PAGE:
• #11
                      Hayzee, I will have to give the latter a try as I did the filter clean out with gum out about a month ago when it did that for the first time and after I cleaned the filter the heater started to actually give us more issues. Looks like I need to go a little deeper to fix this one...


                      • #12

                        I tried to access your regular email and it came back as bogus - no such address.


                        • #13

                          Hayzee, not sure what happened with the e-mail, but I PMed you with the proper e-mail address.


                          • #14
                            keep us posted


                            Have you gotten around to cleaning the flame sensor and window. This will allow you to see your flame if you have any. Keep us posted so we know the solution to your stove trouble.




                            • #15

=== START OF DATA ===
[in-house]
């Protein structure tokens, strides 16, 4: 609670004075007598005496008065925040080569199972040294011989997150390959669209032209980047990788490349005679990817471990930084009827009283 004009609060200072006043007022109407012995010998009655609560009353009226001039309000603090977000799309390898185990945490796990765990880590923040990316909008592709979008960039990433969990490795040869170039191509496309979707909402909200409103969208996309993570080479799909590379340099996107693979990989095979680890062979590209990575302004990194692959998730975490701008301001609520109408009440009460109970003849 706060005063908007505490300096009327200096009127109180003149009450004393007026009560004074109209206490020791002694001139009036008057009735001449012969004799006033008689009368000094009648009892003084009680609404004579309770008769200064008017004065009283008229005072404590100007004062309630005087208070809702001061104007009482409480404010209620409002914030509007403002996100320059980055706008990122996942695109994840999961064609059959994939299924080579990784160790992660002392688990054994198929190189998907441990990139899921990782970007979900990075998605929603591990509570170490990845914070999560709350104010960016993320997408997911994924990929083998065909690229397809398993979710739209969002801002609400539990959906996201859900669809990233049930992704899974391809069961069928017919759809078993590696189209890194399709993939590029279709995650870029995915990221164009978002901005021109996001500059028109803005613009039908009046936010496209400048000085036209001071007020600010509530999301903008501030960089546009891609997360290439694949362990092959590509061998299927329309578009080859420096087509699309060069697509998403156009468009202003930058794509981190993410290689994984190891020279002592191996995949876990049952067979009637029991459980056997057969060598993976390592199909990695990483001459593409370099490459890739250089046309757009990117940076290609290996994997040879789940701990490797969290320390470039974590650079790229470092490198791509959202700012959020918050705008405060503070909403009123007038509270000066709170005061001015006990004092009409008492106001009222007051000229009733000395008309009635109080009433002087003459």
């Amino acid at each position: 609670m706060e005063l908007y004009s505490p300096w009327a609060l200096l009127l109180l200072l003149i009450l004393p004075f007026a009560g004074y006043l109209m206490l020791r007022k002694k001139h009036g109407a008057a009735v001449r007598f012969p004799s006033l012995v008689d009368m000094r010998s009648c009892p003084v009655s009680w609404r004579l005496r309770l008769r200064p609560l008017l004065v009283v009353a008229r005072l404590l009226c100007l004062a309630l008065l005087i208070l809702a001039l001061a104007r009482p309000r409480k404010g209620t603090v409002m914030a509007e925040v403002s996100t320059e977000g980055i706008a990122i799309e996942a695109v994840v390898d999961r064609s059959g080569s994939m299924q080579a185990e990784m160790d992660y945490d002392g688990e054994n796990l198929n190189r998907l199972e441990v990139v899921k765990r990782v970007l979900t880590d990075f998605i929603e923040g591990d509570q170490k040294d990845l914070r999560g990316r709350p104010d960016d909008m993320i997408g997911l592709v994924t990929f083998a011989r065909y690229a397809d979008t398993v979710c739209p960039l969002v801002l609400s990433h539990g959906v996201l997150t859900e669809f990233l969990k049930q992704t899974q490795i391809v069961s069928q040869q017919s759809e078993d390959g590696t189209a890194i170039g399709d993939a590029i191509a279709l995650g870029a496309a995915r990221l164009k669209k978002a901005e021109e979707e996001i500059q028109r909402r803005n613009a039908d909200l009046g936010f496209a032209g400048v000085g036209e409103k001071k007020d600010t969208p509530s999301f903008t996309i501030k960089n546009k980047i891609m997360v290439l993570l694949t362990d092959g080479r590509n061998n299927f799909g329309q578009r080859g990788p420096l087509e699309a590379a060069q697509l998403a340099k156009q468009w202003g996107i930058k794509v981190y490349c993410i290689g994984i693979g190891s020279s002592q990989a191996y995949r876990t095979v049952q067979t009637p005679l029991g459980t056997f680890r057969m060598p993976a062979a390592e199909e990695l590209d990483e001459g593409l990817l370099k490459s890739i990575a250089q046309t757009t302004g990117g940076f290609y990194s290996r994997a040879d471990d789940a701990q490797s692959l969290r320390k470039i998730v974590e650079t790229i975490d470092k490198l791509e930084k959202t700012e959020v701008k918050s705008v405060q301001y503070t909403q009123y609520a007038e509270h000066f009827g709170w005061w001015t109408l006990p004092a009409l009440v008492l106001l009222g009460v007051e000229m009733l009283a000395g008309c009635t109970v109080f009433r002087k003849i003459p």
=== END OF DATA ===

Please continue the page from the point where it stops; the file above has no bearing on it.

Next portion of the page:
Hawkins, I have not gotten around to the flame sensor or window yet. I have elected not to open up the burn pot until I have my replacement gasket material as I am afraid once I take it apart that the current gaskets will be no good anymore after looking at what others have posted. I have taken out the sump and gave it a good cleaning, but it really did not have any build up in it and unfortunately it did not seem to help any. My semester is winding down here in Maine and I leave for Iowa to do research in 2 weeks (with lots of prep still to do) so I have a feeling I won't be able to get around to the complete tear down until mid-summer, but this thing is definitely getting torn apart and given a good cleaning before next winter! From what I have read, I have a feeling that there may be carbon deposits inside the burn chamber or that the flame pad needs replaced. After cleaning out the sump yesterday, it only took 10-15 seconds once I tripped the float for the sump to completely refill with kerosene to the "oil line" mark so I'm guessing the E13 error should not be coming from anything on the supply side? The other possibility is something with the combustion motor but I do not have the tools here in Maine to drill out the rivets to replace the bearings so that will have to wait until summer also when I have my cordless drill back. I'm unfortunately running light on tools at the moment because I only had my truck to move with from Ohio to Maine and I didn't even have room to throw in my fishing gear let alone my "extra" tools which has really been hurting! Thanks for all the help everyone and I'm sure I may be asking for more over the summer!